English language requirements
Standard English language requirements in Arts are IELTS 7.0 (no less than 6.0 in any element); TOEFL iBT 100 (no less than 20 in speaking and 19 in each other element).
I always had the worry that I might not get the A level results I needed - so this was a great option for me.
Aimee Hudson-Brown, Foundation entry 2016/17
Register your interest
Register your interest in a foundation year degree by requesting a prospectus, stating that you are interested in foundation level study and choosing one or two arts and humanities subjects.
Request a prospectus/make an enquiry
Fees and finance
Apply through UCAS
Download course overview PDF
The following courses are available through UCAS.
Courses and UCAS codes
|| American and Canadian Literature, History and Culture (International Study with Foundation Year)
|| Ancient History (with Foundation Year)
|| Archaeology (with Foundation Year)
|| History of Art (with Foundation Year)
|| Classical Civilisation (with Foundation Year)
|| English Language and Literature (with Foundation Year)
|| Film and Television Studies (with Foundation Year)
|| French Studies (with Foundation Year)
|| German (with Foundation Year)
|| Hispanic Studies (with Foundation Year)
|| History (with Foundation Year)
|| International Media and Communications Studies (with Foundation Year)
|| Modern Languages (with Foundation Year)
|| Modern Language Studies (with Foundation Year)
|| Modern Languages with Translation (with Foundation Year)
||Music (with Foundation Year)
|| Philosophy (with Foundation Year)
|| Religion, Philosophy and Ethics (with Foundation)
|| Russian Studies (with Foundation)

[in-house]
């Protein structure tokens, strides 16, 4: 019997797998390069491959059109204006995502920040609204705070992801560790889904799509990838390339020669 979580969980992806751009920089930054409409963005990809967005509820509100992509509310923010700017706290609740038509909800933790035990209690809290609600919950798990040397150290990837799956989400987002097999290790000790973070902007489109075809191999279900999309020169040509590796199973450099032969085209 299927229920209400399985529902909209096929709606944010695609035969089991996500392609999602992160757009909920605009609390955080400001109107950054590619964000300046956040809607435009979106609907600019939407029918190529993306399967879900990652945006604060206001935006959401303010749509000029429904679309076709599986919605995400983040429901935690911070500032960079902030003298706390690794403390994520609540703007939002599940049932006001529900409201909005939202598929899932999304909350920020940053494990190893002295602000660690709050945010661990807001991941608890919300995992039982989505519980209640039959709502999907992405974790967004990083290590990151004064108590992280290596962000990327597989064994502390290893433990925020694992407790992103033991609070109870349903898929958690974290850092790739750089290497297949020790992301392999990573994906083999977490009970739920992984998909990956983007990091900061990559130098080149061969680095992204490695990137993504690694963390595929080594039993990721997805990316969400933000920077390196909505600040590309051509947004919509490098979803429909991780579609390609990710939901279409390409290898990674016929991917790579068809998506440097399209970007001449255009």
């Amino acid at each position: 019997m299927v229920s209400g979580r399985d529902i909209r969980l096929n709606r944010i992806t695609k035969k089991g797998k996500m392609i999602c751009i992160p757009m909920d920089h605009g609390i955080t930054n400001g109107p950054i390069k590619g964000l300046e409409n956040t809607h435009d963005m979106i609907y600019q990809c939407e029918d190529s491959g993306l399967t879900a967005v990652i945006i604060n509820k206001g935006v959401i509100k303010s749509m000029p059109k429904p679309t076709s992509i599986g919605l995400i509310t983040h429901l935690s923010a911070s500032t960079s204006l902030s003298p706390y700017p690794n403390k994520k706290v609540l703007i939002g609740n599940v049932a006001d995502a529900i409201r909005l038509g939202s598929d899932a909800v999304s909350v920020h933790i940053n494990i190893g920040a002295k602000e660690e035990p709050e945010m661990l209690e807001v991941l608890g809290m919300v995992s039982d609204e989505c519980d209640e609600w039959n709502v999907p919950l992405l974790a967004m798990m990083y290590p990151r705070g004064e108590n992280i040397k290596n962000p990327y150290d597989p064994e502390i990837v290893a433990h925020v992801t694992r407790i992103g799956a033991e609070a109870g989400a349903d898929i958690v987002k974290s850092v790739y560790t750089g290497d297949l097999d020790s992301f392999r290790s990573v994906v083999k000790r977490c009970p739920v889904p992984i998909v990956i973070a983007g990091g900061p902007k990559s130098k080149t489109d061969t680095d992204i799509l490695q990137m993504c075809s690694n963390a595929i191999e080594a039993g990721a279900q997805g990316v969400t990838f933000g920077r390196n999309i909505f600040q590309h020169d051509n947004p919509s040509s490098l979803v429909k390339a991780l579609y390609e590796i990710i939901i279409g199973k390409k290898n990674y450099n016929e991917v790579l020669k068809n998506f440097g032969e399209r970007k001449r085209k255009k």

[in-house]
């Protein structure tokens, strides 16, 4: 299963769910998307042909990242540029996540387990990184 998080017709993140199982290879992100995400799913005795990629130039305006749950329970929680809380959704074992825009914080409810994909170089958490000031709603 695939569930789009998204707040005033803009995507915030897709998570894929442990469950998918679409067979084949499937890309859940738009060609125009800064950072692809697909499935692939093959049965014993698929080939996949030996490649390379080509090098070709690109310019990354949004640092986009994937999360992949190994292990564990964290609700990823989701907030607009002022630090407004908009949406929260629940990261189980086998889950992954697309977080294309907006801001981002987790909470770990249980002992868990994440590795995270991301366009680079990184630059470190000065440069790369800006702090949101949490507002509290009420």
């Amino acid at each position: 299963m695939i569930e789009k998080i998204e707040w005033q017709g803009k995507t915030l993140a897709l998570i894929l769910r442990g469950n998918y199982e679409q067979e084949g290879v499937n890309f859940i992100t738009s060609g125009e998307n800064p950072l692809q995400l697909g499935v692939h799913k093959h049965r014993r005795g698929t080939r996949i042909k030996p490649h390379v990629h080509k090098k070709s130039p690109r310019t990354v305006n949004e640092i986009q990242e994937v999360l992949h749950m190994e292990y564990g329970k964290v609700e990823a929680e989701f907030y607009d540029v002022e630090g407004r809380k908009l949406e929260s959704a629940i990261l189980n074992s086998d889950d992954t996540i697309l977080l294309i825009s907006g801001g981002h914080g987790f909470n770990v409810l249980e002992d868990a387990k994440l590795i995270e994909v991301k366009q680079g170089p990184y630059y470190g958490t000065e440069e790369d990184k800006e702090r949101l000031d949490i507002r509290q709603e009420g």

|| Theology and Religious Studies (with Foundation Year)
Recommended pre-course reading
The following books provide a good way in to a range of topics you might cover on our Faculty of Arts Foundation Year.
Bates, Catherine, and Abi Matthewman. Studying Arts and Humanities. Palgrave Study Skills. Basingstoke: Palgrave Macmillan, 2009.
This is a guide to university life for students intending to study a course in the Arts and Humanities. It includes lots of general information and some specific details about being an Arts and Humanities student.
Cottrell, Stella. The Study Skills Handbook. Palgrave Study Skills. Basingstoke: Palgrave Macmillan, 2013.
This book covers some important skills that are essential for successful university study.
Nussbaum, Martha Craven. Not for Profit : Why Democracy Needs the Humanities. The Public Square Book Series. Princeton, NJ: Princeton University Press, 2010.
This is an important book about the Humanities (= Arts and Humanities) that features prominently in our module ‘Critical Thinking and Reflective Learning’.
We’ve not just seen improvements in academic ability – in essay writing and in doing the course work – but also in presenting in front of the groups and being able to discuss things.
This will stand our Foundation students in good stead - both in the University but also in jobs afterwards.
Dr Peter Watts, Foundation programme course leader